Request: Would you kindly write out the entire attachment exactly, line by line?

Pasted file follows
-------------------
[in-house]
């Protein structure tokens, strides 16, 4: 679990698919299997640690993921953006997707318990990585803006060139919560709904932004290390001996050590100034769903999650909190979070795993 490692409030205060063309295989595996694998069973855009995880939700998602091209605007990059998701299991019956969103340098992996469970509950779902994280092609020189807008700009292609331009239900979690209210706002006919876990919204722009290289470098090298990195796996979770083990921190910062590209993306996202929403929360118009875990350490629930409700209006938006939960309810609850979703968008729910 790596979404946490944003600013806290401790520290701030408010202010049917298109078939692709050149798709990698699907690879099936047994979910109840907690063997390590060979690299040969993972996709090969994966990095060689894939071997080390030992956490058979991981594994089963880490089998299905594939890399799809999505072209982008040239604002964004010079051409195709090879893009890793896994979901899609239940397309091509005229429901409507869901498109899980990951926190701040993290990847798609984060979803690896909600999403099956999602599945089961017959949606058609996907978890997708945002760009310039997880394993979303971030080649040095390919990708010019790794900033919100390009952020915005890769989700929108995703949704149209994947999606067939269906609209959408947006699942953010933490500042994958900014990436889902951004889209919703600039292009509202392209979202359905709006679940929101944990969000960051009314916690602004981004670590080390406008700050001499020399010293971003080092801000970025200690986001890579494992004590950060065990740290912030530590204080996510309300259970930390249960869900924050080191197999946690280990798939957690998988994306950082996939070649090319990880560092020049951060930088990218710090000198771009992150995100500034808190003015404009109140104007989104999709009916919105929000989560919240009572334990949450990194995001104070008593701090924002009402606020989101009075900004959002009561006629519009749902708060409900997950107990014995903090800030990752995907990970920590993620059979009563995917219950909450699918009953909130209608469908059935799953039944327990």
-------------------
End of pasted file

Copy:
[in-house]
């Protein structure tokens, strides 16, 4: 679990698919299997640690993921953006997707318990990585803006060139919560709904932004290390001996050590100034769903999650909190979070795993 490692409030205060063309295989595996694998069973855009995880939700998602091209605007990059998701299991019956969103340098992996469970509950779902994280092609020189807008700009292609331009239900979690209210706002006919876990919204722009290289470098090298990195796996979770083990921190910062590209993306996202929403929360118009875990350490629930409700209006938006939960309810609850979703968008729910 790596979404946490944003600013806290401790520290701030408010202010049917298109078939692709050149798709990698699907690879099936047994979910109840907690063997390590060979690299040969993972996709090969994966990095060689894939071997080390030992956490058979991981594994089963880490089998299905594939890399799809999505072209982008040239604002964004010079051409195709090879893009890793896994979901899609239940397309091509005229429901409507869901498109899980990951926190701040993290990847798609984060979803690896909600999403099956999602599945089961017959949606058609996907978890997708945002760009310039997880394993979303971030080649040095390919990708010019790794900033919100390009952020915005890769989700929108995703949704149209994947999606067939269906609209959408947006699942953010933490500042994958900014990436889902951004889209919703600039292009509202392209979202359905709006679940929101944990969000960051009314916690602004981004670590080390406008700050001499020399010293971003080092801000970025200690986001890579494992004590950060065990740290912030530590204080996510309300259970930390249960869900924050080191197999946690280990798939957690998988994306950082996939070649090319990880560092020049951060930088990218710090000198771009992150995100500034808190003015404009109140104007989104999709009916919105929000989560919240009572334990949450990194995001104070008593701090924002009402606020989101009075900004959002009561006629519009749902708060409900997950107990014995903090800030990752995907990970920590993620059979009563995917219950909450699918009953909130209608469908059935799953039944327990």